THE DIRECTOR OF PORTLAND'S BULLSEYE PROJECTS DISCUSSES HER COMPANY'S COMPELLING, COMMUNITY-FOCUSED VISION.
As the experimental “skunkworks” wing of a factory started by artists 42 years ago, Portland’s new Bullseye Projects is on a mission to spotlight the artistic and design potential of kilnformed glass—and to do it in the most accessible and inviting way possible. Through themed exhibitions in its 9,000-square- foot Pearl District gallery, artist residencies that encourage innovation, studio commissions, and hands-on family programming, Bullseye Projects redefines the gallery experience and pushes the limits on what glass can do.
In January 2015, you re-launched the former Bullseye Gallery as Bullseye Projects.
What changed besides the name?
After almost 20 years of running a gallery that did all the “traditional” things—art fairs, local and international exhibitions, museum shows—we were increasingly frustrated that so many people were intimidated by the typical gallery experience. We wanted to take the stuffiness out of engaging with art. The new Bullseye Projects achieves that with programming, hands-on classes for families, and our interactive, multimedia exhibitions, which always include ways for visitors to physically engage with the work. When we reopened, we replaced our wooden door with a cast glass door with a clear glass “lens” in the middle. It’s symbolic of our overarching mission: transparency and openness to new ideas and ways of seeing.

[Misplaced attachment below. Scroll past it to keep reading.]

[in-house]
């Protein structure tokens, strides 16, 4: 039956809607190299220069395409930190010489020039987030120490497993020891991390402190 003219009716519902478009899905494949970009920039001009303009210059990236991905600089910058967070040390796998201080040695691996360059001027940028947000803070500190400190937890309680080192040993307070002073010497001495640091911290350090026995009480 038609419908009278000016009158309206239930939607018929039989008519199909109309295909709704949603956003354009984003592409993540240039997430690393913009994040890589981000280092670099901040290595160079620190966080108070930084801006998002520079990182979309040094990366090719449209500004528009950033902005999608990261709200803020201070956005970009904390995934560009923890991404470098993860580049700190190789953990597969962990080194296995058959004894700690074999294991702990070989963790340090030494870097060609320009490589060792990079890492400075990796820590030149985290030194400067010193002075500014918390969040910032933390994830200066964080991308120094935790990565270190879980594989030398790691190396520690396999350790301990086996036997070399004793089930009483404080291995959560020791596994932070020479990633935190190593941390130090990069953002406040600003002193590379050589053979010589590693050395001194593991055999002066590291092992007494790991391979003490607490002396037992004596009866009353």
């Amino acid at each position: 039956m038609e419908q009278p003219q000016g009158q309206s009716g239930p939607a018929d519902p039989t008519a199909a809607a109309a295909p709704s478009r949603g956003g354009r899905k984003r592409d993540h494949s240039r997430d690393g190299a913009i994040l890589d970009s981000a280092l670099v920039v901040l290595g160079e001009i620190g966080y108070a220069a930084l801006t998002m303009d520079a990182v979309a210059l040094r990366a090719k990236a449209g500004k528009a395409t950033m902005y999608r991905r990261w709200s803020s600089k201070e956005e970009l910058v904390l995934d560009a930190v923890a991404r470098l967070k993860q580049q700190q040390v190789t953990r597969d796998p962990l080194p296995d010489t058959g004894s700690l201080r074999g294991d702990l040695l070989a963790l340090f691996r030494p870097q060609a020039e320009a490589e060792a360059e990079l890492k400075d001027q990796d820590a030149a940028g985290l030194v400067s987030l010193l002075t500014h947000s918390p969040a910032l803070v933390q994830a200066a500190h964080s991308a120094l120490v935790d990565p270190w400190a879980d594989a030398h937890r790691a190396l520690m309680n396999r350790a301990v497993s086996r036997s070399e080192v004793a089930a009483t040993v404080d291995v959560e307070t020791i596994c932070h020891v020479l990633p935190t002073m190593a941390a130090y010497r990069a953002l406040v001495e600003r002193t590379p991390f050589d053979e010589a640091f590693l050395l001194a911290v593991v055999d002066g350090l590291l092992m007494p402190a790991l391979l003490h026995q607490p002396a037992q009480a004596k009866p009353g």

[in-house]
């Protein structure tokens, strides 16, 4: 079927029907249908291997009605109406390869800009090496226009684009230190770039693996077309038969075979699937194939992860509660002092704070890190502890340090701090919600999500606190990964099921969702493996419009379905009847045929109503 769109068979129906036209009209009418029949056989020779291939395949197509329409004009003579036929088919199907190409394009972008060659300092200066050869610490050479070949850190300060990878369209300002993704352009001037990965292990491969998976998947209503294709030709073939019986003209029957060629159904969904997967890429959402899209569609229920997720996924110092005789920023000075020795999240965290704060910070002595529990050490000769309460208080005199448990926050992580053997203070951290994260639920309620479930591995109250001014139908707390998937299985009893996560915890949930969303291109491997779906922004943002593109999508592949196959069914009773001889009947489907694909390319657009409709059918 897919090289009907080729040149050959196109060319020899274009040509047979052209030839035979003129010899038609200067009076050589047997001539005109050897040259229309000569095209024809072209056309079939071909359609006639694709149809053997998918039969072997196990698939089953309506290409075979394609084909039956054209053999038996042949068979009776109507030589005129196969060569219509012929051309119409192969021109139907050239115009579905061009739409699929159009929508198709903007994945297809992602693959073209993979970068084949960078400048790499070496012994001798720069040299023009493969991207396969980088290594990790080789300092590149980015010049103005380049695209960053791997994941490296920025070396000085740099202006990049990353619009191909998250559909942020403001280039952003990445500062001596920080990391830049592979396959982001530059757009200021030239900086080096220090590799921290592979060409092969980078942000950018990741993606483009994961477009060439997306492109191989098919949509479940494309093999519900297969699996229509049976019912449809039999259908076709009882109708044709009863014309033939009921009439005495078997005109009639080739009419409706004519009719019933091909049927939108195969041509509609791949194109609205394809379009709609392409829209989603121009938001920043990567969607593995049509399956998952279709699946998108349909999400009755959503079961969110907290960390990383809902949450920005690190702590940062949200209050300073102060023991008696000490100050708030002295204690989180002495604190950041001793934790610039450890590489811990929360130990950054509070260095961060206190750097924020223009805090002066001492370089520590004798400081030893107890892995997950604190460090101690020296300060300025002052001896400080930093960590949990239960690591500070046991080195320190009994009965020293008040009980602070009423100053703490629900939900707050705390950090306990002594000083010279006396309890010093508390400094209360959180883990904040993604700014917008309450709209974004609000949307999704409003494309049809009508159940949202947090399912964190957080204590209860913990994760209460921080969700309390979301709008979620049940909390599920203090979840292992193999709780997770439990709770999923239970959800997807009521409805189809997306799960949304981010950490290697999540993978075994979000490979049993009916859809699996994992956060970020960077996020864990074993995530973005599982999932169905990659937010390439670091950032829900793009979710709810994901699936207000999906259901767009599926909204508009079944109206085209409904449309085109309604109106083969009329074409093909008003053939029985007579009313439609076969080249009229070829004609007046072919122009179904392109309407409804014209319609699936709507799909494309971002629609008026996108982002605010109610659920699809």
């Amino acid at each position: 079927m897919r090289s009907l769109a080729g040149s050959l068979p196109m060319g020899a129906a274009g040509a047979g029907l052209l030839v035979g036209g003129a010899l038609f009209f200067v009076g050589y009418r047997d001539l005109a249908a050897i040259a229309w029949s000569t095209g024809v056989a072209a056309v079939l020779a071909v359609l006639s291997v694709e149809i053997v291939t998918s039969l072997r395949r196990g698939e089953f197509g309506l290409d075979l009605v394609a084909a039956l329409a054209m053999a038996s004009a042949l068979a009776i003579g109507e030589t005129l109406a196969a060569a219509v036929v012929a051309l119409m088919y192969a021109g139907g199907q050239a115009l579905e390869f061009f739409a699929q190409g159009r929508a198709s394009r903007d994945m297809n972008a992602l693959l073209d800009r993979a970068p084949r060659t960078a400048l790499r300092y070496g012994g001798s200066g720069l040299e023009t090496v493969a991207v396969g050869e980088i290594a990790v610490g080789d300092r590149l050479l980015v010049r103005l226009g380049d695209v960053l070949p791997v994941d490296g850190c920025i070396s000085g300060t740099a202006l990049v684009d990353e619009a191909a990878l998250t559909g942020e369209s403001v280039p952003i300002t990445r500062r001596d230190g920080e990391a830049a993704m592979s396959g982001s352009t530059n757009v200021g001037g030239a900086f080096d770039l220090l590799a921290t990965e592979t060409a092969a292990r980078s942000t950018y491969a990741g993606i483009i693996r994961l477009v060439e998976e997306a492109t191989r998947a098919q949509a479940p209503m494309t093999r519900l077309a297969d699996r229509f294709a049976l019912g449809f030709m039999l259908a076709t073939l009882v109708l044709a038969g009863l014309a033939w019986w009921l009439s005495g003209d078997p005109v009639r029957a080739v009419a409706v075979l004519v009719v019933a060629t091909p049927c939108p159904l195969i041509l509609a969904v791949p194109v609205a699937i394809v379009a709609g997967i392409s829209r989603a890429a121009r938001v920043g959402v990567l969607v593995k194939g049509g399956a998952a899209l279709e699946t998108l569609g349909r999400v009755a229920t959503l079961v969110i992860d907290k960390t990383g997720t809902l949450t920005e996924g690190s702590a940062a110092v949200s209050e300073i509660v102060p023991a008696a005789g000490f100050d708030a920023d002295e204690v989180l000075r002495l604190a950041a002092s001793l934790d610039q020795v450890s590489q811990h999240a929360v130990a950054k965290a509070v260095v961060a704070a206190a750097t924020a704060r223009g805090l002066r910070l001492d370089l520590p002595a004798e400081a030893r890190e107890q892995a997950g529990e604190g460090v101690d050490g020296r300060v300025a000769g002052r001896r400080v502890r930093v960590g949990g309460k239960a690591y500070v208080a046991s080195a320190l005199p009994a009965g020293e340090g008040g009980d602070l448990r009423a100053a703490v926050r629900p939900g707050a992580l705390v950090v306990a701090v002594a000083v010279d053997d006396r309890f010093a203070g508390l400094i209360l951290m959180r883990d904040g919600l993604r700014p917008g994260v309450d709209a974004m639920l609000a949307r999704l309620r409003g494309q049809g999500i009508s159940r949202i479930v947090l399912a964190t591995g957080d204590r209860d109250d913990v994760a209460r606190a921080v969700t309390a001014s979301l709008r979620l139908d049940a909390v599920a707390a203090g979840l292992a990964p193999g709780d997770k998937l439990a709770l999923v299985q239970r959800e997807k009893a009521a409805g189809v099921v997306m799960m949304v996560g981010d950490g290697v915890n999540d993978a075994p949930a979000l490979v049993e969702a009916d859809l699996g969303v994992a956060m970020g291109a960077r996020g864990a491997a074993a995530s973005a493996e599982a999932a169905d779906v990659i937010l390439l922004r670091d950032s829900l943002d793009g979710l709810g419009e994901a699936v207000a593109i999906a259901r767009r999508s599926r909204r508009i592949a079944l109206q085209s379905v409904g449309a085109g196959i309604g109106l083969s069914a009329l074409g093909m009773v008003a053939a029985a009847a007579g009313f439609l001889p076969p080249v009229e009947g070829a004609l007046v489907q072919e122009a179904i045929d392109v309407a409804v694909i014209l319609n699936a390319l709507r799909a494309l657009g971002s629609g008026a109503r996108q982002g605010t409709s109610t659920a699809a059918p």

Bullseye Projects also oversees an artist residency programand a fabrication studio.
How are these activities related?
The Portland residencies are opportunities for pure exploration. We offer four residencies a year, and they’re open to anyone—an artist wanting to look into painterly methods of glass working, say, or a ceramist looking to bring translucency to a sculptural form. We’ve even hosted group residencies with architects. Some times, when the opportunity arises, resident artists translate their discoveries into commissioned work for architects and designers through our fabrication studio. It’s not required, but we’re always looking for those opportunities.
Tell us more about your children’s programming.
We’ve worked with kids and kiln-glass for over 20 years, mostly in an informal way. Two years ago, we formalized the program and created a scaled-down glass lab with tiny safety glasses and low tables and stools, and we invite families in for hands-on studio sessions. Kids are naturals working with glass—they’re fearless and relentlessly open-minded. They approach glass in a way that challenges us as adults to be similarly bold.
IMAGES: FROM TOP: Slovenian designer Tanja Pak’s glass table, settings, and clouds moved directly from her Bullseye Projects artist residency into the “White” exhibition, part of Bullseye’s biennial BECon conference. Portrait of Lani McGregor, director of Bullseye Projects, is by Anna Caitlin Harris. Works by Anna Mlasowsky (foreground), Matthew Szösz, (center), and Abi Spring (back wall) were featured in the group “Origins” show. Each gallery exhibition includes interactive opportunities for visitors of all ages to learn about the methods and ideas behind the glass. Image by Dan Kvitka.